As we bid adieu to 2015, it’s only fitting for the Native Insider to call out a few of the best native campaigns of 2015. Whether you abhor the word “native” and prefer to call it “branded content,” “sponsored content” or “brand journalism,” here are some highlights. See if you agree.
“Cocaineomics”/Netflix and The Wall Street Journal:
The ambitious “Cocaineomics” told the story behind the Medellín drug cartel: "How Cocaine Traffickers from Medellín Transformed the Multibillion Dollar Global Drug Trade." Netflix, which made a big splash in the fall of 2014 by partnering with The New York Times on a campaign for "Orange Is The New Black," this time teamed up with The Wall Street Journal. The campaign featured six different content components including an in-depth article, sophisticated motion graphics and even a Spanish language option. There was a table of contents and a timed quiz designed to test readers' knowledge of the drug trade. Video clips from the show "Narcos"made for a documentary feel. This campaign raised the bar even higher for bespoke native campaigns.
“People’s Voice”/Marriott Hotels Reddit Campaign:
Marriott teamed up with Reddit for a user-generated-content campaign designed to build buzz and impressions for the hotel chain’s virtual travel experience.
Consumers were asked to create content on what makes their communities special. Marriott chose 10 finalists from hundreds of entries. The Reddit community chose the winner, who won a trip to his or her hometown via the Teleporter virtual reality tool and also earned a real vacation. The campaign featured several homepage takeovers on Reddit and tons of interesting content posted in real time by the Marriott brand marketing team. This multifaceted campaign had all the elements that go into a successful native effort.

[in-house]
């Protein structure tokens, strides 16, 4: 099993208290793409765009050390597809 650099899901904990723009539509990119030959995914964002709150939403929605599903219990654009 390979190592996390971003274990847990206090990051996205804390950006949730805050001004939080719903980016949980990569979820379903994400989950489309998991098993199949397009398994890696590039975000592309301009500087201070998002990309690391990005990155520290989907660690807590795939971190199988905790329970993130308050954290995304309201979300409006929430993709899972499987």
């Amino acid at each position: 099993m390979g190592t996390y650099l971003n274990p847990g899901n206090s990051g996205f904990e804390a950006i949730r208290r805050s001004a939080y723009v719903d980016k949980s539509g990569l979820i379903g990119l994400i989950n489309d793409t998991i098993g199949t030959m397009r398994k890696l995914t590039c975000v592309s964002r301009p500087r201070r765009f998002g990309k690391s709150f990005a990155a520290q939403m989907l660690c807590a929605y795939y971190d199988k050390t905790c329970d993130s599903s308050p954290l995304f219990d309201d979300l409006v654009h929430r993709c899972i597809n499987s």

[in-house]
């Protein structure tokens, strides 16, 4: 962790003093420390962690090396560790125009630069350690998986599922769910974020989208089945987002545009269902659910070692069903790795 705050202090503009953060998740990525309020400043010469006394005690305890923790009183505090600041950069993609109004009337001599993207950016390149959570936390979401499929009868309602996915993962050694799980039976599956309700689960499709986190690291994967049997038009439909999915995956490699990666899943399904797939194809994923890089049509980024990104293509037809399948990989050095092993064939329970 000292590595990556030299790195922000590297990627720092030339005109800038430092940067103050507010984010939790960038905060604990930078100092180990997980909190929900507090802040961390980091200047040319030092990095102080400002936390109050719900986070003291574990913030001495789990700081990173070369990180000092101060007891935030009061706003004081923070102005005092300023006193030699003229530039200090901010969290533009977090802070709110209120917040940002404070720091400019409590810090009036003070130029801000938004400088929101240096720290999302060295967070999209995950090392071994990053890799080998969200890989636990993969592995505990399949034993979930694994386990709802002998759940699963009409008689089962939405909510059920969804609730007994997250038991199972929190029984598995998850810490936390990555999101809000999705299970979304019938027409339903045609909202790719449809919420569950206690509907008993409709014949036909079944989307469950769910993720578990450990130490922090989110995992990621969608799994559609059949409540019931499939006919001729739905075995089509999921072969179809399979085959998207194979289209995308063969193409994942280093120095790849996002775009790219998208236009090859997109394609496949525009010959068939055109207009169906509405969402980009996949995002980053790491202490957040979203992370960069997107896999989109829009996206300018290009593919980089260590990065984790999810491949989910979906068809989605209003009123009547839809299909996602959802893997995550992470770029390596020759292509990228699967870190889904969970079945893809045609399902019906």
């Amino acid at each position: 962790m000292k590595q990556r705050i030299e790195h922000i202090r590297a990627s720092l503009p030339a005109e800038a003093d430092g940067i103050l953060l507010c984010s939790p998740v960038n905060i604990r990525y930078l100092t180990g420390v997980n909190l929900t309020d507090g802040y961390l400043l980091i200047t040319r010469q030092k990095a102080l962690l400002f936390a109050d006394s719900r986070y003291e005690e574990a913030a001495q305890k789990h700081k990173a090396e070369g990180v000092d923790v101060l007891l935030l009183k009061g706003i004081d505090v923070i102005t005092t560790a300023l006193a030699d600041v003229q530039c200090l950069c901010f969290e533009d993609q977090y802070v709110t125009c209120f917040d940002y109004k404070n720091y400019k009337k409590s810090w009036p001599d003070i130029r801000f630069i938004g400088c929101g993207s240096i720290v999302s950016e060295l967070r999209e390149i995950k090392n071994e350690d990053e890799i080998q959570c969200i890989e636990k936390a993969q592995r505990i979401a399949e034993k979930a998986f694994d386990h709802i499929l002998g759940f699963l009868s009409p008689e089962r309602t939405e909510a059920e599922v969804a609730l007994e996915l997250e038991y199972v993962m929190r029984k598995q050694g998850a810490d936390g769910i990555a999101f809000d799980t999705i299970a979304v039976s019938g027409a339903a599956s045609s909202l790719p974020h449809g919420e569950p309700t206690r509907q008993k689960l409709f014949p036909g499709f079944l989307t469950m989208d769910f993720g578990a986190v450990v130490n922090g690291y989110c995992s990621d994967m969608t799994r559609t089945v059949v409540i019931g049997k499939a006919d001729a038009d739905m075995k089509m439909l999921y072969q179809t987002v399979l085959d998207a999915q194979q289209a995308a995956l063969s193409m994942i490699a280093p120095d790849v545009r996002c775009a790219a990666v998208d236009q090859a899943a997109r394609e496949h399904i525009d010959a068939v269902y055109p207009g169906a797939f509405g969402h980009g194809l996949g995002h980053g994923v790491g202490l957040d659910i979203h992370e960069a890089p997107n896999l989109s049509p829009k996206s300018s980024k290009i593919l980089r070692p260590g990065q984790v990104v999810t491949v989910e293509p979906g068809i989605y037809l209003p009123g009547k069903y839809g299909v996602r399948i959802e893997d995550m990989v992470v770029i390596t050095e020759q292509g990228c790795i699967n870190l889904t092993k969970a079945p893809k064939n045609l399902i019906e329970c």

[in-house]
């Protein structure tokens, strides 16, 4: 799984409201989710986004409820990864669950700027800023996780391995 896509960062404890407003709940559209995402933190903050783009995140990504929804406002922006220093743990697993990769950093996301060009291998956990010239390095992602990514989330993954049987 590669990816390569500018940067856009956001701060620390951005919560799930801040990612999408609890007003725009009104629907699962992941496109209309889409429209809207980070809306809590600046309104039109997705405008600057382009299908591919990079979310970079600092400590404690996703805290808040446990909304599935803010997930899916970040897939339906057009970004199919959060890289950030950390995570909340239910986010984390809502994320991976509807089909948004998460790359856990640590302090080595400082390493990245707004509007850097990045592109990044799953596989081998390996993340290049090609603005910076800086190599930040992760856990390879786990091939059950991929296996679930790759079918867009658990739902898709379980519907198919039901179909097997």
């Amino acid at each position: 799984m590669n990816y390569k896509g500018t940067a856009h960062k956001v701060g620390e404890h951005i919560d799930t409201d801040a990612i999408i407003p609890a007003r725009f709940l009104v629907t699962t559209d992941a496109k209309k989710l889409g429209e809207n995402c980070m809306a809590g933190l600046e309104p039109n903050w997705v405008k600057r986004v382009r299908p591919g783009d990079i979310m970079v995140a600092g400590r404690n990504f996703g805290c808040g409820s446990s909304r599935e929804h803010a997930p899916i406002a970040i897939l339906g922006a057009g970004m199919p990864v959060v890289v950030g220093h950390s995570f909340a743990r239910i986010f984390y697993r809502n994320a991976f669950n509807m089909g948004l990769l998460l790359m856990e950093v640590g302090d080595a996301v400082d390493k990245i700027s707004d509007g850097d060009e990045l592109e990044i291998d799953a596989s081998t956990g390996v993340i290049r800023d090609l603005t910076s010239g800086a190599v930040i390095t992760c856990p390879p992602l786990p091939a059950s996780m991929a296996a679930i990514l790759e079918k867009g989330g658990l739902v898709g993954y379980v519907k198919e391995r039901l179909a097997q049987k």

One of the most visceral native campaigns in 2015: UK-based QUIT was looking to shock smokers of all ages into giving up. One person dies every 6 seconds due to tobacco, according to the World Health Organization. The idea was pretty simple: Vine, with its six-second looping videos, was deemed the perfect medium to drive home this grim statistic. Three Vines were created, one for each major smoker demographic. Each offered a chilling, up-front demonstration of how often smoking kills. The campaign racked up 142,000 Vine likes, 73,000 revines, 11,300 vine followers and 19,000 tweet mentions. That all amounted to $423,661 in earned media.
Condé Nast’s Bon Appétit cover sponsored by Samsung:
Here’s a native campaign for the print medium: a magazine, in fact. Condé Nast’sin-house native ad unit, 23 Stories, produced a four-page cover unit for the food magazine that looked like a Samsung refrigerator that could be opened to show a fully-stocked fridge complete with food-storage and cooking tips. Bon Appétit's editors shared tips like how to buy the season's best tomatoes, just like the ones featured on the issue's main cover. The sponsored cover was striking and unusual and showed that print magazines aren’t dead -- yet.
“A race through time,” Forza and Mashable:
This campaign elegantly told the story of the only 10 racing games you needed to play growing up, so there was an element of nostalgia about it. The content takes the reader through classic games of the 1990s and 2000s. It’s an effective compilation that targeted a very specific audience of gaming enthusiasts and not just millennial men.